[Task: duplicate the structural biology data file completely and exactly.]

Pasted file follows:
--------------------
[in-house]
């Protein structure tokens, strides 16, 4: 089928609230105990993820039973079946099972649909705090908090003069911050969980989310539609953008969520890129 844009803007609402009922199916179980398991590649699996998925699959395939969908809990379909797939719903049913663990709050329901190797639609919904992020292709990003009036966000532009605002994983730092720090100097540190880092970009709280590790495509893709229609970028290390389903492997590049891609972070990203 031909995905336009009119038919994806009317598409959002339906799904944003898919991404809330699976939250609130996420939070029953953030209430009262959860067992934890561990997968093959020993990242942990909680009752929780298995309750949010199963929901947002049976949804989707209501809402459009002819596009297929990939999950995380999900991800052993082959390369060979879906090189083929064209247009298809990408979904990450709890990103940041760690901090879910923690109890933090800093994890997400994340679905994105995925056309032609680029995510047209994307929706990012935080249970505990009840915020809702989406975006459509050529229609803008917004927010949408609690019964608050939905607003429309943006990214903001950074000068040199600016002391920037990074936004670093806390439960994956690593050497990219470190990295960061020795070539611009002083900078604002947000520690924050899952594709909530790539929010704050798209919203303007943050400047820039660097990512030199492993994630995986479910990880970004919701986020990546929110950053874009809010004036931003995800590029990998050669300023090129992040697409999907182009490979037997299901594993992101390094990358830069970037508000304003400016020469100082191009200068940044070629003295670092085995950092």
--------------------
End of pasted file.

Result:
[in-house]
């Protein structure tokens, strides 16, 4: 089928609230105990993820039973079946099972649909705090908090003069911050969980989310539609953008969520890129 844009803007609402009922199916179980398991590649699996998925699959395939969908809990379909797939719903049913663990709050329901190797639609919904992020292709990003009036966000532009605002994983730092720090100097540190880092970009709280590790495509893709229609970028290390389903492997590049891609972070990203 031909995905336009009119038919994806009317598409959002339906799904944003898919991404809330699976939250609130996420939070029953953030209430009262959860067992934890561990997968093959020993990242942990909680009752929780298995309750949010199963929901947002049976949804989707209501809402459009002819596009297929990939999950995380999900991800052993082959390369060979879906090189083929064209247009298809990408979904990450709890990103940041760690901090879910923690109890933090800093994890997400994340679905994105995925056309032609680029995510047209994307929706990012935080249970505990009840915020809702989406975006459509050529229609803008917004927010949408609690019964608050939905607003429309943006990214903001950074000068040199600016002391920037990074936004670093806390439960994956690593050497990219470190990295960061020795070539611009002083900078604002947000520690924050899952594709909530790539929010704050798209919203303007943050400047820039660097990512030199492993994630995986479910990880970004919701986020990546929110950053874009809010004036931003995800590029990998050669300023090129992040697409999907182009490979037997299901594993992101390094990358830069970037508000304003400016020469100082191009200068940044070629003295670092085995950092």